Rather than dig my fingernails into another review this week, I have decided to devote this Woo in Review to addressing some concerns voiced in the comments of previous editions. If you're coming here in search of a television show slam, however, not to worry - we'll be covering several shows throughout the course of this article.
At this article from last week, you’ll see some of the excellent coverage that reader Mogen Winthers has been providing us on this totally – and dangerously – self-deluded man, Dr. Richard Boylan, a defrocked psychiatrist who has been circulating statements about a fictitious asteroid that he says celestial powers have told him will impact Earth on November 15th, and has asked for a Joint Psychic Exercise [JPE] by all his fellow-nuts to steer the visitor away from Earth.
Well, at least it's something. Huckster Kevin Trudeau, who claimed his books could cause significant weight loss, cure addictions to heroin, alcohol, and cigarettes, and enable users to achieve a photographic memory, has been banned from being involved in "infomercials" for three years, and ordered to pay more than five million dollars for making false claims. See this Swift article from 2007.. Mind you, Trudeau has made that amount of money many, many, times over, so this is just a slight hitch in his operation - a nuisance. Look for Trudeau-coached operators appearing on TV to continue selling the same woo-woo, as Kevin enjoys the Riviera in luxury, while banking the proceeds.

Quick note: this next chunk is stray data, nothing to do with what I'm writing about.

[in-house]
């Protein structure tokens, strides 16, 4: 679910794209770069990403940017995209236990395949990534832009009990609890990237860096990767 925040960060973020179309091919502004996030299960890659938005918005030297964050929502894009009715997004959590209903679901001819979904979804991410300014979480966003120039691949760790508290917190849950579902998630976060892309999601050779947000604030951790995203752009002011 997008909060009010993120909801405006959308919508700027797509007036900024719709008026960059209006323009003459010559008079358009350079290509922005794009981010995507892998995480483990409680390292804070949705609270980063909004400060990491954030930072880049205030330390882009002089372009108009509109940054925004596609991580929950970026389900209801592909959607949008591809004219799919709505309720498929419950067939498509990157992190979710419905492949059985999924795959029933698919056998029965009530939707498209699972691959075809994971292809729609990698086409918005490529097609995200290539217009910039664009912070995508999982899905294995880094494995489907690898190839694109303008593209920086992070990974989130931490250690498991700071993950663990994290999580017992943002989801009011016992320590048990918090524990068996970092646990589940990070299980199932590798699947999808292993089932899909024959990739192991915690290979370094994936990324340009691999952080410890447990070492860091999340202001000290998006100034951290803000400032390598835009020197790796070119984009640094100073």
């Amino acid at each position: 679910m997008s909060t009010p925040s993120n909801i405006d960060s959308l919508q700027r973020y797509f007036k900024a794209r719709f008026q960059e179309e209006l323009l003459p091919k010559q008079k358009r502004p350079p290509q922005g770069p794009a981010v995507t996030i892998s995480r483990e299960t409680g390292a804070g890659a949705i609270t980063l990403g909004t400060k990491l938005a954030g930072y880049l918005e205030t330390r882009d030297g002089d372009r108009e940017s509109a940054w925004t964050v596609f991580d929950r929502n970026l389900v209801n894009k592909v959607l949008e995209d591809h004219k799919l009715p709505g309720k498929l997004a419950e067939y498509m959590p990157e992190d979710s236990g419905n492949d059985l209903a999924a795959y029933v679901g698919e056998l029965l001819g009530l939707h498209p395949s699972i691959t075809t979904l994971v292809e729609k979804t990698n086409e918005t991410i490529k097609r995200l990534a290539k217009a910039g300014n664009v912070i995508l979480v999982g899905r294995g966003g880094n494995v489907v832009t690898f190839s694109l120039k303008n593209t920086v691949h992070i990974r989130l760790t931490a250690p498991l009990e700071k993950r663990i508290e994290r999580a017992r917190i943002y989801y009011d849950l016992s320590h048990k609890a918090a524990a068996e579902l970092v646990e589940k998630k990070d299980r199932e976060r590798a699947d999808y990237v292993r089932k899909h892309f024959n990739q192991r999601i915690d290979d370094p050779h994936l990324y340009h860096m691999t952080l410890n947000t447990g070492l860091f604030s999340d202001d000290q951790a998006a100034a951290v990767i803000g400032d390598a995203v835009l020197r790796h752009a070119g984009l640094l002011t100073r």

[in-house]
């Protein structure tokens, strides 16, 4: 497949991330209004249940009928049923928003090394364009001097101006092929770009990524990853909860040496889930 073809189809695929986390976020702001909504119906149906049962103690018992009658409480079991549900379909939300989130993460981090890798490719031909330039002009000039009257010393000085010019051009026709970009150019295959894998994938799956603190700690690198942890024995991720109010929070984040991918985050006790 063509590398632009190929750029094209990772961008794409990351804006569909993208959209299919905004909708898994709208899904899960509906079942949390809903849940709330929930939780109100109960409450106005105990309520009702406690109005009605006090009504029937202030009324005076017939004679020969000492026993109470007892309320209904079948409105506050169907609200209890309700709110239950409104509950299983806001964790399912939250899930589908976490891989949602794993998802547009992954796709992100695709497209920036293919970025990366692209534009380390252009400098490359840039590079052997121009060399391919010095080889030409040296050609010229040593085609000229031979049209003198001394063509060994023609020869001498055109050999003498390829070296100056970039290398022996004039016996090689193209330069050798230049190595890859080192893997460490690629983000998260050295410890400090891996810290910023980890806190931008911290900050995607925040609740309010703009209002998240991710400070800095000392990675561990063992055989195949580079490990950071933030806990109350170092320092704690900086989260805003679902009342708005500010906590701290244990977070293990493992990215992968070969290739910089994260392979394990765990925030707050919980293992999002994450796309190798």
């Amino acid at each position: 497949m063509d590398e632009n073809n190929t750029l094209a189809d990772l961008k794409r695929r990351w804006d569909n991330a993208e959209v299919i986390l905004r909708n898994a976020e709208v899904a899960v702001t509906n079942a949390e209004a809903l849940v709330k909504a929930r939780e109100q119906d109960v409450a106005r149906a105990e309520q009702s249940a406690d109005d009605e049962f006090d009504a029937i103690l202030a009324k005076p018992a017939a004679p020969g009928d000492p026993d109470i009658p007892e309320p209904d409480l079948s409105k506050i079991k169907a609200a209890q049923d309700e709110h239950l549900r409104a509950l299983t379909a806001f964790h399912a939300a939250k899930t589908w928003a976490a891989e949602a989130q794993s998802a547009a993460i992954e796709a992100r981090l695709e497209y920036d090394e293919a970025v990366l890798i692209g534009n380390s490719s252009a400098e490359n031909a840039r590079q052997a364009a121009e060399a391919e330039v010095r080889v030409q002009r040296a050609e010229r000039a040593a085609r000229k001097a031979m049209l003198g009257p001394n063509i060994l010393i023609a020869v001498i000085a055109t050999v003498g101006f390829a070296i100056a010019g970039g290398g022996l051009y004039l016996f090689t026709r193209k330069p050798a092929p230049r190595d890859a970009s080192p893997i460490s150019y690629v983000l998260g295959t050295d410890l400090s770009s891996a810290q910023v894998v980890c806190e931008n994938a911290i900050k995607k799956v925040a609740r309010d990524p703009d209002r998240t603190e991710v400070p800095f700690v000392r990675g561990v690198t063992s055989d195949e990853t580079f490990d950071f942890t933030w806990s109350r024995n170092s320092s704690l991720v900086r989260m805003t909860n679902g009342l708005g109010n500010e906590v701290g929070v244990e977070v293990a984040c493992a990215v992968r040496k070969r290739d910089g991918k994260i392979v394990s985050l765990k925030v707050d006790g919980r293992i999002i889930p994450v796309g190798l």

Please watch this short commercial from our non-sponsor, Columbia Sportswear:
Notice anything odd there? Well Nat Heffernan did, and he brought it to our attention. The narration begins "Man didn't outlive dinosaurs or rotary phones by sitting still. We adapt." And then later, in a stern voice, "Texas isn't surf country." Ok, two things. We didn't outlive dinosaurs at all. Not even close. While we're still learning about mammalian evolution during the "dinosaur age," it's likely beyond all reasonable debate that there were no humans around to run from a T-Rex. (This article gives evidence that mammals weren't the mouse-like pipsqueaks we had earlier believed though. Wow.)
According to Wired News, things are good for those with "gifts." The author, Ryan Singel, apparently interviewed a few "psychics" and asked them to report. Troubled investors have been turning in droves to so-called online "psychics" to advise them on what to do during these difficult economic times. I'm not terribly surprised by this "news," but the article itself has a few interesting points for dicsussion.